Building relationships across the Atlantic

This picture may not look like much, but it has a good story.

The chalkboard is in an English classroom in Kaolack, Senegal. My cooperating teacher there, Aly Ndao, posted these questions for his students:

“What do you think is different about life in Senegal and Minnesota?”

“How much homework do you have?”

“What do you love about Senegal?”

But the questions came from across the Atlantic, from my students, a mix of AP Macro and AP Psych students at Mounds View High School in Minnesota.

This picture captures something about our world and how technology makes it incredibly small. A question asked here today becomes a class assignment 5,000 miles away tomorrow.

A week from now, I’ll be there to hear their answers for myself.


After nearly a year of delay (due, of course, to COVID), I’m ecstatic to be part of a cohort of 15 American teachers traveling to Dakar, Senegal, this Friday. We are part of the Fulbright Teachers for Global Classrooms program, and this is the culminating event of our course.

Senegal isn’t a place that’s on many Americans’ travel radar – or their radar at all. Although I have been to Africa before (South Africa), I confess I didn’t know a lot about Senegal before being selected for this trip.

Here’s some of what I have learned since. Senegal is about the size of Minnesota. French is the official language. The GDP per capita is about 1600 US dollars; peanuts are a major export; and class size is a minimum of 50 students.

I’ve also learned that Senegalese people are near the top of the global list when it comes to viewing their lives as purposeful. (

And I learned that Teraanga, which means generosity, hospitality and warmth, “permeates many aspects of daily life.” (

People who are both purposeful and kind sound like people I’m eager to meet – and people we could learn a lot from. 


In the Teachers for Global Classrooms course, we focused a lot on the UN Sustainable Development Goals and helping our students learn to be global citizens and problem-solvers. We also talked about building bridges and opening cross-cultural communication.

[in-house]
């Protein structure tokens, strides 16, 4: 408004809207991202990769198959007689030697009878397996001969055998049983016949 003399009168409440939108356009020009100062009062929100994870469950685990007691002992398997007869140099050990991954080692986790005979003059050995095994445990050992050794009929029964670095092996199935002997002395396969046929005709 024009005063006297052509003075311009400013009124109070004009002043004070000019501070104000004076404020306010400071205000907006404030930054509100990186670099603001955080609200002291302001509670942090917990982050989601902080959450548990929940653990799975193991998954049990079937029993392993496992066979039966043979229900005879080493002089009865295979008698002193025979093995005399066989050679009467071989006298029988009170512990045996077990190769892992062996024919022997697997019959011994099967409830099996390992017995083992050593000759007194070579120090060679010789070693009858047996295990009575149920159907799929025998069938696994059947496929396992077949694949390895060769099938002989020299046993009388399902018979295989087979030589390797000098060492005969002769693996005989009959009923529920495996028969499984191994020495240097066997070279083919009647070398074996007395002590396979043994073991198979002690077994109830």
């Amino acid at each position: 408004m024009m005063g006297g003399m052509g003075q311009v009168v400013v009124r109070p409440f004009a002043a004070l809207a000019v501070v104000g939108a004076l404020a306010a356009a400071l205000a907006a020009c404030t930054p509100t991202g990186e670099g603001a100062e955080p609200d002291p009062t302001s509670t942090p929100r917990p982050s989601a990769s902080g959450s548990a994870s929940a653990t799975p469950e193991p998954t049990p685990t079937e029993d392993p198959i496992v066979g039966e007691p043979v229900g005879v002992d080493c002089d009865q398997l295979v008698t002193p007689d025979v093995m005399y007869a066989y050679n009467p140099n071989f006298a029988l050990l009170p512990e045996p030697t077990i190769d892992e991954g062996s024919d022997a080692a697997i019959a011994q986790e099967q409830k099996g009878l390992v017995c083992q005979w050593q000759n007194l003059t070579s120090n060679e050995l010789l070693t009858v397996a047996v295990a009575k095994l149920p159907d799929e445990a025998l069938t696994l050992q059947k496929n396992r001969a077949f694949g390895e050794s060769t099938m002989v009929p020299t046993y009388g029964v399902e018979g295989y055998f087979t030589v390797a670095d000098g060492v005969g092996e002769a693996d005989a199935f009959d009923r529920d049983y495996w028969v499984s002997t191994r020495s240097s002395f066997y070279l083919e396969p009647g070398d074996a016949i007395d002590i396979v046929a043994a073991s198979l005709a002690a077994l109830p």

That’s why I asked my students to share their questions about Senegal, as well some of their own aspirations and fears. (“I want to get into a good college.” “I’m worried about climate change.”

With the help of my school’s amazing French teacher, I also gathered 200 postcards handwritten in French, carrying messages and sketches from our students to Aly’s.

Madame Narum relayed to me that the students were really excited about making the postcards, and they wanted to know if they would get responses.

Aly says: “My students will be happy to answer for sure.”


So I think I’m ready. My bags are nearly packed. I have slides and pictures and stories to share. The agenda arrived yesterday, with tantalizing items like a visit to Gorée island and the Museum of Black Civilizations, which has become famous globally for repatriating African artifacts.

This will be an incredible adventure and an opportunity to share more of the world with my students. It will also be a chance to research topics that interest me, like

“How do Senegalese teachers inspire their students to be problem-solvers?”

“How do high schools in Senegal prepare their students for the transition to college and careers?”

And “What do students in Senegal learn about the African diaspora?”

But most importantly, it will be a chance to meet Aly and his students — and learn their answers to all of my students’ questions.

*I’ll be blogging about my travels, so check back to learn more.